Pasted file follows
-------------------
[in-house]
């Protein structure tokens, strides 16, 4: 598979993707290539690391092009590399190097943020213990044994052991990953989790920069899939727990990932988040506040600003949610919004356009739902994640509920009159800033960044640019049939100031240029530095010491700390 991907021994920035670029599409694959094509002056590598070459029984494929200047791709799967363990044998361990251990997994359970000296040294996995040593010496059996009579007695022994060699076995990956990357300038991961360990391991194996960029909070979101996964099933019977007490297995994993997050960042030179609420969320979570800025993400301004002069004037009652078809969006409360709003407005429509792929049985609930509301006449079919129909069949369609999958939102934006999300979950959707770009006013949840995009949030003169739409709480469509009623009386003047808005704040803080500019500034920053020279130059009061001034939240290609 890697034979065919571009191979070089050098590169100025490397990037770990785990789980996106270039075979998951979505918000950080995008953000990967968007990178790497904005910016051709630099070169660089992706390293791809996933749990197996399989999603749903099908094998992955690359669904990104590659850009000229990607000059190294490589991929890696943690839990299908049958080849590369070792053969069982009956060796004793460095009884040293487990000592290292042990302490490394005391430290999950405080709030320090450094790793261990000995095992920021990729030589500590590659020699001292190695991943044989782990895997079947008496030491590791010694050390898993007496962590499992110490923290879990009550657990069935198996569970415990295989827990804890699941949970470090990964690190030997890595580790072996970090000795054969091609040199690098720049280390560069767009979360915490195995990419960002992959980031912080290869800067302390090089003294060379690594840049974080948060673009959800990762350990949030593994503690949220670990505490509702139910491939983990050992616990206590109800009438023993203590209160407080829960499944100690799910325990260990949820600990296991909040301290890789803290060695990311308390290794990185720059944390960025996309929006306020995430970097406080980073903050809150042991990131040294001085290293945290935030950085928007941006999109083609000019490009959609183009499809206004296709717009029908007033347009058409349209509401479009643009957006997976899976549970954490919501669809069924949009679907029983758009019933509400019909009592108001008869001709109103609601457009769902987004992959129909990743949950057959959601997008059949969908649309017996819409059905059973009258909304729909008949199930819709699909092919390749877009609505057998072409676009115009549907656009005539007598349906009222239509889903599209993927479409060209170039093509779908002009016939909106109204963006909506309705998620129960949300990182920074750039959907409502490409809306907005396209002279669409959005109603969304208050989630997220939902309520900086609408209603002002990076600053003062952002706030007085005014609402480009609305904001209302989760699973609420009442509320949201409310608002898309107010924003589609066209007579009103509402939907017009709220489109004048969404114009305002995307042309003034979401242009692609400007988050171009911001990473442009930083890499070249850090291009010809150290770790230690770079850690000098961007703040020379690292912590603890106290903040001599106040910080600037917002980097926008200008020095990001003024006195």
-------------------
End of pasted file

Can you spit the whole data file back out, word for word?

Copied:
[in-house]
């Protein structure tokens, strides 16, 4: 598979993707290539690391092009590399190097943020213990044994052991990953989790920069899939727990990932988040506040600003949610919004356009739902994640509920009159800033960044640019049939100031240029530095010491700390 991907021994920035670029599409694959094509002056590598070459029984494929200047791709799967363990044998361990251990997994359970000296040294996995040593010496059996009579007695022994060699076995990956990357300038991961360990391991194996960029909070979101996964099933019977007490297995994993997050960042030179609420969320979570800025993400301004002069004037009652078809969006409360709003407005429509792929049985609930509301006449079919129909069949369609999958939102934006999300979950959707770009006013949840995009949030003169739409709480469509009623009386003047808005704040803080500019500034920053020279130059009061001034939240290609 890697034979065919571009191979070089050098590169100025490397990037770990785990789980996106270039075979998951979505918000950080995008953000990967968007990178790497904005910016051709630099070169660089992706390293791809996933749990197996399989999603749903099908094998992955690359669904990104590659850009000229990607000059190294490589991929890696943690839990299908049958080849590369070792053969069982009956060796004793460095009884040293487990000592290292042990302490490394005391430290999950405080709030320090450094790793261990000995095992920021990729030589500590590659020699001292190695991943044989782990895997079947008496030491590791010694050390898993007496962590499992110490923290879990009550657990069935198996569970415990295989827990804890699941949970470090990964690190030997890595580790072996970090000795054969091609040199690098720049280390560069767009979360915490195995990419960002992959980031912080290869800067302390090089003294060379690594840049974080948060673009959800990762350990949030593994503690949220670990505490509702139910491939983990050992616990206590109800009438023993203590209160407080829960499944100690799910325990260990949820600990296991909040301290890789803290060695990311308390290794990185720059944390960025996309929006306020995430970097406080980073903050809150042991990131040294001085290293945290935030950085928007941006999109083609000019490009959609183009499809206004296709717009029908007033347009058409349209509401479009643009957006997976899976549970954490919501669809069924949009679907029983758009019933509400019909009592108001008869001709109103609601457009769902987004992959129909990743949950057959959601997008059949969908649309017996819409059905059973009258909304729909008949199930819709699909092919390749877009609505057998072409676009115009549907656009005539007598349906009222239509889903599209993927479409060209170039093509779908002009016939909106109204963006909506309705998620129960949300990182920074750039959907409502490409809306907005396209002279669409959005109603969304208050989630997220939902309520900086609408209603002002990076600053003062952002706030007085005014609402480009609305904001209302989760699973609420009442509320949201409310608002898309107010924003589609066209007579009103509402939907017009709220489109004048969404114009305002995307042309003034979401242009692609400007988050171009911001990473442009930083890499070249850090291009010809150290770790230690770079850690000098961007703040020379690292912590603890106290903040001599106040910080600037917002980097926008200008020095990001003024006195």